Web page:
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  17. Van Keulen's "Atlas", vol. 6, Amsterdam, p. 19; 1753.

  18. Darwin, Charles . "Voyage of the Beagle", chap. xx.

  19. Darwin, in the "Voyage of the Beagle", quotes Holman's "Travels", vol. 4, p. 378, where an account is given, on the authority of Mr. Keating, of seeds, etc., from Sumatra and Java, washed up on the Cocos-Keeling Islands. Among them were "the cocoa-nut of Balci, known by its shape and size".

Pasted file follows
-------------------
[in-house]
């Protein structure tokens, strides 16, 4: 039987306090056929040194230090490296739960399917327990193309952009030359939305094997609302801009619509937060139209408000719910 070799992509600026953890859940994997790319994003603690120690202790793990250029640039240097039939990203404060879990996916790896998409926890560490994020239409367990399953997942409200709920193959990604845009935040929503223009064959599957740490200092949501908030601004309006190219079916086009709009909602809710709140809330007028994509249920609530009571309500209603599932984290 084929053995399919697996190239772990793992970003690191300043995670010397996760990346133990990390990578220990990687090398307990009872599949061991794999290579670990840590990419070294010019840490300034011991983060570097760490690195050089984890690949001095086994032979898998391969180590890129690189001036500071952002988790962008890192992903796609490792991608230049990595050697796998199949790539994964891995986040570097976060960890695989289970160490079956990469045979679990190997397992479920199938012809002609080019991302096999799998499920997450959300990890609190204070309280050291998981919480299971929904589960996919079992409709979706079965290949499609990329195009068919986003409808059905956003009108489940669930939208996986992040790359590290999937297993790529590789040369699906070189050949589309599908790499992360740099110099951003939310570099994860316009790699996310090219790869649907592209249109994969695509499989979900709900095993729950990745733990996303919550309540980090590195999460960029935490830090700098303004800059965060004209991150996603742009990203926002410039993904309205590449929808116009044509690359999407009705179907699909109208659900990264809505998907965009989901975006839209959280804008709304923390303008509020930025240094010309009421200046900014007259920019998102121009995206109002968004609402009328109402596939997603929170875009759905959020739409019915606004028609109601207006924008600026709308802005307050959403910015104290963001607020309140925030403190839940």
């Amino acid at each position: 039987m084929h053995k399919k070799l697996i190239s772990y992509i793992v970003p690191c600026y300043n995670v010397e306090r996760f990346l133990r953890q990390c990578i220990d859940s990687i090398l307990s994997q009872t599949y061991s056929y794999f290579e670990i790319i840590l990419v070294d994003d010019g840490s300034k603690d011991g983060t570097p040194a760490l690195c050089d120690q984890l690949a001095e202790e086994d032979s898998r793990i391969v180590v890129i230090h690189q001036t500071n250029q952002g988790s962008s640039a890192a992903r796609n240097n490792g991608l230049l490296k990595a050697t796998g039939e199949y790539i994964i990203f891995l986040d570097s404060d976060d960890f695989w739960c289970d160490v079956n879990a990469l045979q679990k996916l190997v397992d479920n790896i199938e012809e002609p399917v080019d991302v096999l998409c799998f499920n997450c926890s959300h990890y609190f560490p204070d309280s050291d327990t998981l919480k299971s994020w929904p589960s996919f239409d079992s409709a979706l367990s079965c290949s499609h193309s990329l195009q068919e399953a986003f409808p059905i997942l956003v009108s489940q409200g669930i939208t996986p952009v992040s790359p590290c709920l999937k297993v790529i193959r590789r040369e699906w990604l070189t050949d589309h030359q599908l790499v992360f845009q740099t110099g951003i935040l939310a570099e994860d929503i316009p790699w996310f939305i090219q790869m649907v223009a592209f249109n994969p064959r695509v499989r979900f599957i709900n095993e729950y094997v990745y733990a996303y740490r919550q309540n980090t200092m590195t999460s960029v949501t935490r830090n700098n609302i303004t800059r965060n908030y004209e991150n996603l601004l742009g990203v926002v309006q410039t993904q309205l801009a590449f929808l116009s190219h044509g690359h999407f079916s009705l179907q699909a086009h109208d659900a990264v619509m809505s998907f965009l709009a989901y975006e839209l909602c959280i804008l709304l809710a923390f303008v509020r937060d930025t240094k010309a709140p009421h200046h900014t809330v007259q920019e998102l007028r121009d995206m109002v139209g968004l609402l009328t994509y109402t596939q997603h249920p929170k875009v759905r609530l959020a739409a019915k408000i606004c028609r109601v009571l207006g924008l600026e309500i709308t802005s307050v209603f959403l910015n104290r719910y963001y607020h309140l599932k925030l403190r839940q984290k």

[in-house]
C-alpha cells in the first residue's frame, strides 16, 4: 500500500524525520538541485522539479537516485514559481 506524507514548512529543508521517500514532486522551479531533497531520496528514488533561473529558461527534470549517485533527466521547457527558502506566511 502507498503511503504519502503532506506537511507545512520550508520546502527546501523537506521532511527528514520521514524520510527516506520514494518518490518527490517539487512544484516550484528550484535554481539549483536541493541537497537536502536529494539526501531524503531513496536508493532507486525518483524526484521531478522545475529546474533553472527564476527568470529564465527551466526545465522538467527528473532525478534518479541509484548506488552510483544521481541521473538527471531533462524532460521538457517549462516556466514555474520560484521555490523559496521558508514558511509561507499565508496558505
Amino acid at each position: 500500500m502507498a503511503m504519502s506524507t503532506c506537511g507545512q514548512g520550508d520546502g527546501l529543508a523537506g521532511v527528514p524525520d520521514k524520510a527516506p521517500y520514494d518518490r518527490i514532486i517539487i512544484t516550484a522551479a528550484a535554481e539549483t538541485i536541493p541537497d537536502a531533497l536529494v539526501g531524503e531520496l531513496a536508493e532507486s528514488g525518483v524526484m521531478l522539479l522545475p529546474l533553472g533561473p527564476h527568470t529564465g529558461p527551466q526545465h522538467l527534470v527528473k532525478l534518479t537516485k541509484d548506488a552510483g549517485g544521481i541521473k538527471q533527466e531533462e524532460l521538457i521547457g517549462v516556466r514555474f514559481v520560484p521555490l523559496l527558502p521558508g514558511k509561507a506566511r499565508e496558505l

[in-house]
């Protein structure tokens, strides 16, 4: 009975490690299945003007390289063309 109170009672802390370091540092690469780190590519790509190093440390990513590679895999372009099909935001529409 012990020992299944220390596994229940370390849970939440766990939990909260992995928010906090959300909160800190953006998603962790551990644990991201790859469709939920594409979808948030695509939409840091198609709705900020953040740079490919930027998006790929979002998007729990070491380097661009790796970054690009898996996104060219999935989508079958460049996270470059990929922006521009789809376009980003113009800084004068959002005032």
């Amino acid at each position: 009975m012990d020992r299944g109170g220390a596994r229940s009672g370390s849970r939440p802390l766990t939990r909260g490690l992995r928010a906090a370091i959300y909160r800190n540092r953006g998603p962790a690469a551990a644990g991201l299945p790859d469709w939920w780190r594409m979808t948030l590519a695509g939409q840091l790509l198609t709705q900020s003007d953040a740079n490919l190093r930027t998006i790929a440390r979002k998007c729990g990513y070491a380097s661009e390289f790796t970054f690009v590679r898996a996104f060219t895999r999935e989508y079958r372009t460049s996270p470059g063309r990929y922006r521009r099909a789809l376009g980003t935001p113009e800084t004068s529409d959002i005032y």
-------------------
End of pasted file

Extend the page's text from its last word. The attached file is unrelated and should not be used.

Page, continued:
20. Guppy, H. B. "Observations of a Naturalist in the Pacific", vol. 2, p. 436.

  21. "The Voyage of François Leguat", vol. 1, p. 65 et seq., Hakluyt Society.

  22. Docters van Leeuwen, Dr. W. Ann. Jard. Bot. Buitenzorg, 31, p. 114, Plate xxi.

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HILL, A. The Original Home and Mode of Dispersal of the Coconut. Nature 124, 133–134 (1929).